IN his autobiography, the Chic guitarist Nile Rodgers talked about playing his dues on America's 'chitlin' circuit' - a concept in entertainment largely unknown over here.
It was, Rodgers said, a string of black nightclubs that stretched from Buffalo, New York, to South Florida. The audiences could be demanding but, without the circuit, he added, there would be no Hendrix, no Marvin Gaye, no Commodores.
And now, it seems, there might have been no Steven Seagal, blues musician, either.
Surprisingly for those who know him only through his action-movie roles, Seagal has a long, long history of being steeped in the blues. He grew up with the genre - "the blues is in my soul", is how he puts it - and he has in the past jammed with such illustrious names as BB King, Bo Diddley, John Lee Hooker and Clarence 'Gatemouth' Brown.
He returns to Glasgow tonight for the first time since January 2007, when he played five sold-out concerts at The Ferry.
The Herald briefly caught up by telephone with Seagal somewhere in Belgium. He is in the middle of an European tour that had already taken him to Slovenia, Serbia, Bulgaria and Germany. The show at The Ferry is his only Scottish engagement.
How has the tour gone so far? "I think it's been amazing, everywhere we go," he says.
He was born in Lansing, Michigan, in April 1952. From an early age he was pre-occupied with the martial arts and the blues. When he was five, the family re-located to California.
He grew up listening to the blues. Their influences went marrow-deep: Muddy Waters, Howlin' Wolf, BB King.
His mother bought him his first guitar when he was 12. He gigged with local bands and, in clubs and bars, jammed with some of his heroes. He was nervous when he sat in with BB King, but it was an important step in his blues education.
"In Michigan," he said, "I just played with everybody on the porch and learned how to play the blues.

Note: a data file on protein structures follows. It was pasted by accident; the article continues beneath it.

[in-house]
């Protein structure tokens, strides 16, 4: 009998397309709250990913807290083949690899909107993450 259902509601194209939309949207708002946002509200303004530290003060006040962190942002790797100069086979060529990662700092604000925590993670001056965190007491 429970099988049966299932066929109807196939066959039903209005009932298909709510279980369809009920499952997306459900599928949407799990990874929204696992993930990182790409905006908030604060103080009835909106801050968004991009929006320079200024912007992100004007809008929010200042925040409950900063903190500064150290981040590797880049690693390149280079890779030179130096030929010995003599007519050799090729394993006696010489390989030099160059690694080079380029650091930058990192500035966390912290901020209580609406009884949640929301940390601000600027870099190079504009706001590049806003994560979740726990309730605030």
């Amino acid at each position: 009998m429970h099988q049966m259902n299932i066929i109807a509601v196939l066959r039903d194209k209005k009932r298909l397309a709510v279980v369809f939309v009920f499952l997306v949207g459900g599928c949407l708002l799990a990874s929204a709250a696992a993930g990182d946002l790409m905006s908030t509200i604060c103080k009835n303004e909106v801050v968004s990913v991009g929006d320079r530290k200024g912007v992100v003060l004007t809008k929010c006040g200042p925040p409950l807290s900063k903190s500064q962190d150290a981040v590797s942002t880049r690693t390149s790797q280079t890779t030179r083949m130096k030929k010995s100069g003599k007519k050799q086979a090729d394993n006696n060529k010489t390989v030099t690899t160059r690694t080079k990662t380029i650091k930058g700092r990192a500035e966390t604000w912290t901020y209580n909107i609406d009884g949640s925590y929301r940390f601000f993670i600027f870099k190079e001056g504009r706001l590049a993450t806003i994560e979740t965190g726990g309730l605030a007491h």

"By the time I started going out on what I would call the chitlin' circuit, it was more places like Texas, Louisiana, Mississippi, Alabama, those kind of places."
We put to him Nile Rodgers' description of the chitlin' circuit. Is that how he remembers it?
Yeah, he says. "There are several different kinds of quote-unquote chitlin' circuit.
"The original, of course, was all black, but there were tours where someone like me would be in an all-black band, which was a lot. They were just very, very hard circumstances, you know? Did I have to toughen up? That's for sure."
He talks about his backing band, Thunderbox, having to be slimmed down for certain club dates. "We have a festival band and we have a club band, so we're now transitioning from the band we had at festival dates at the start of the tour to a smaller, more intimate band for smaller venues."
His long-awaited third album, he adds, "is just about finished. On it there's me, Vinnie Colaiuta, David Lindley, Abe Laboriel - some real great musicians, and just some real cool, old, old blues and country-type songs, which I have written."
At The Ferry, meanwhile, they still remember Seagal's debut there.
The venue's Frank Taylor recalls that he was due to play just one date there, but as word spread that a bona-fide movie star was playing Glasgow, more dates had to be added.
What began as just one show suddenly became five - two gigs on each of two nights, and a final show on a third night.
Taylor said: "I don't think he had ever set foot in Scotland before those concerts, in January 2007. Everybody wanted to see him, and in an environment - music - that not too many people knew he was involved with."
Seagal sold out all five gigs, each to a capacity audience of just under 600, who relished his take on the blues and the songs from his then-latest album, Mojo Priest.
Observed The Herald's man-on-the-spot: "Operating in an area between Stevie Ray Vaughan and Tony Joe White, Seagal had the chops and the voice to carry it all off with considerable authority."
Seven-and-a-half years later, the big man is heading here again. It should be quite a night.
Steven Seagal plays The Ferry, Glasgow, tonight at 8pm.